Document Type

Peer-Reviewed Article

Publication Date

12-2017

Abstract

We examined use of a farmers’ market that leverages community partnerships to provide free produce to lower-income persons. Participants (n = 422) were asked to complete a questionnaire and given an ID number, which was used to track market use from 2014 to 2015. Chi square tests were used to examine associations between 2014/2015 market use and reasons for market use, financial support received, and how attendees had learned about the market. Ordinal regression was used to identify household characteristics associated with increased market attendance. Although the proportion of lower-income attendees declined over the study period, a substantial proportion of households in 2014 (69.1%) and 2015 (54.6%) were below the poverty threshold. We identified significant differences in attendees’ reasons for market use and ways attendees heard about the market from 2014 to 2015. The most frequently reported reason for 2014 market use was retirement/fixed income (P < 0.001) and in 2015 was low-income (P < 0.001). Most attendees heard about the market through flyers (P < 0.001) and word of mouth (P ≤ 0.001) in 2014 and through local, non-profit services (P < 0.001) in 2015. In the ordinal regression, households with an older person registering the household for the market used the market more times per year (P < 0.001). Impoverished households (P = 0.020) and households receiving more financial support services (P < 0.001) used the market fewer times per year. While a substantial proportion of lower-income persons used the free-produce market, frequency of use was still lowest among this group indicating a need to address barriers beyond produce cost.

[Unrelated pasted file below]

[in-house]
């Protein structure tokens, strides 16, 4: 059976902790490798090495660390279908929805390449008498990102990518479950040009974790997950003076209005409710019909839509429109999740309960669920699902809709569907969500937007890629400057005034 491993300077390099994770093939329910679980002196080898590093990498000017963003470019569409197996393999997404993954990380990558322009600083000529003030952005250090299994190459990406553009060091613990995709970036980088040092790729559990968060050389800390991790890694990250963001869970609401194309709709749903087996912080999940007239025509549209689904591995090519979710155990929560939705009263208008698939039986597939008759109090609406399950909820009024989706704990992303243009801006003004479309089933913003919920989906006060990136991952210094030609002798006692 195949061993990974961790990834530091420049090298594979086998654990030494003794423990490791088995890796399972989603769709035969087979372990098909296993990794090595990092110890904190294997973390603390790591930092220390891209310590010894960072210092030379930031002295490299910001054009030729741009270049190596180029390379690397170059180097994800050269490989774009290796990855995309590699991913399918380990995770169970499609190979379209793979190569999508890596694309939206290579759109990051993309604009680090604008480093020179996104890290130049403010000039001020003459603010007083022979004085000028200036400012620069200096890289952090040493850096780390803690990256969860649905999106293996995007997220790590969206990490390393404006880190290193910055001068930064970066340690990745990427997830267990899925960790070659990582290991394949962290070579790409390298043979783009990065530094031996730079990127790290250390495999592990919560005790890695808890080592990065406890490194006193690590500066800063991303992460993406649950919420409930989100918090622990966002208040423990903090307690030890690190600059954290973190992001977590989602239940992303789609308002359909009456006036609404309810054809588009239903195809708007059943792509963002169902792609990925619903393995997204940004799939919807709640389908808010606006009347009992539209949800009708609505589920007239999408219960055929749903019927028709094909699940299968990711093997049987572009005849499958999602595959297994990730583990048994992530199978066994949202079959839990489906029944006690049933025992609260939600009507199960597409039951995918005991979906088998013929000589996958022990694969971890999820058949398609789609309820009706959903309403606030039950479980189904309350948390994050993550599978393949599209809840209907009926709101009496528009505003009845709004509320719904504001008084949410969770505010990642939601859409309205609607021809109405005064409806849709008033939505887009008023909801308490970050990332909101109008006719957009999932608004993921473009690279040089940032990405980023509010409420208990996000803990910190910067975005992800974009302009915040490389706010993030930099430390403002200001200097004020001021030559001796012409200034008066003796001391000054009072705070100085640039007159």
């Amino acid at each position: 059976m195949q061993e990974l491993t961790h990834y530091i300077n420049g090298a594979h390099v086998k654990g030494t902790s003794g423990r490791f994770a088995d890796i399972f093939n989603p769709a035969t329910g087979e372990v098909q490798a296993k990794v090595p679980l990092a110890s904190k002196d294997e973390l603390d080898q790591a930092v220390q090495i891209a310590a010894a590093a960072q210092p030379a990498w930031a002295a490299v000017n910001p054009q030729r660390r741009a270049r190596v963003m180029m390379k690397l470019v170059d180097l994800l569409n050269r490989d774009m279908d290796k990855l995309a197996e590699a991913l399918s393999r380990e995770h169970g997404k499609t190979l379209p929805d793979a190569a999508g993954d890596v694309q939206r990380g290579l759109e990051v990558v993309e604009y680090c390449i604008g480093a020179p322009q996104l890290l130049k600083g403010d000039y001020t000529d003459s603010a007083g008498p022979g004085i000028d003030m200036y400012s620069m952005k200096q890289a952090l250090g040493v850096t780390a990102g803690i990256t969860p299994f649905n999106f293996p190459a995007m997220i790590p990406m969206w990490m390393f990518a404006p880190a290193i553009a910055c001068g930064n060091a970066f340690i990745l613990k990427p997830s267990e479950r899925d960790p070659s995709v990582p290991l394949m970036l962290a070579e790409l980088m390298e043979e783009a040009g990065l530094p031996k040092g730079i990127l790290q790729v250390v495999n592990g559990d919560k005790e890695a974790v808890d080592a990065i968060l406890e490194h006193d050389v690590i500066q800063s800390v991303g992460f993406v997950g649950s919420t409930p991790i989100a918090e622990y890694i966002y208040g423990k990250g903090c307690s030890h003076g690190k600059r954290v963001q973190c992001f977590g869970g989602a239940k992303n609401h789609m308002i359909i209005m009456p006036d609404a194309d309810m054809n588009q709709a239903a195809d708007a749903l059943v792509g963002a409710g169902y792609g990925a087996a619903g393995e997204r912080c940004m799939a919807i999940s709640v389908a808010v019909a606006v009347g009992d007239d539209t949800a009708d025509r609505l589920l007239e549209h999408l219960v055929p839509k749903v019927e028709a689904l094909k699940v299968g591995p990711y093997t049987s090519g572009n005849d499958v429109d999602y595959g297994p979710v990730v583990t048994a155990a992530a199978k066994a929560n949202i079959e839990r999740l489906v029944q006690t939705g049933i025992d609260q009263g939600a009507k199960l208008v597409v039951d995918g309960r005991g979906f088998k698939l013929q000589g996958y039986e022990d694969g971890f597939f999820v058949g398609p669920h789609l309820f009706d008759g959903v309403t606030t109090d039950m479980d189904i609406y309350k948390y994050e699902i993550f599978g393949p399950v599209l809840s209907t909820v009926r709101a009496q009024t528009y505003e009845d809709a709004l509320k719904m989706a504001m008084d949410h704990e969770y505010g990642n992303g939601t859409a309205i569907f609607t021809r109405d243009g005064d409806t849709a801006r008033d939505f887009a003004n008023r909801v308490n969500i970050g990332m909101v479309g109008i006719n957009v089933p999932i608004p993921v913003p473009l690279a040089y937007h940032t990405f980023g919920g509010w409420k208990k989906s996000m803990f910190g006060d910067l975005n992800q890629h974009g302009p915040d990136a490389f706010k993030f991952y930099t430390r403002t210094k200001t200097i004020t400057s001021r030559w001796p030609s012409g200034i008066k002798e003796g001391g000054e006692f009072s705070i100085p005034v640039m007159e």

Comments

Published online first 14 December 2017.

DOI

10.1007%2Fs10900-017-0448-y

PMID

29243012

Publication

Journal of Community Health

Pages

1-10

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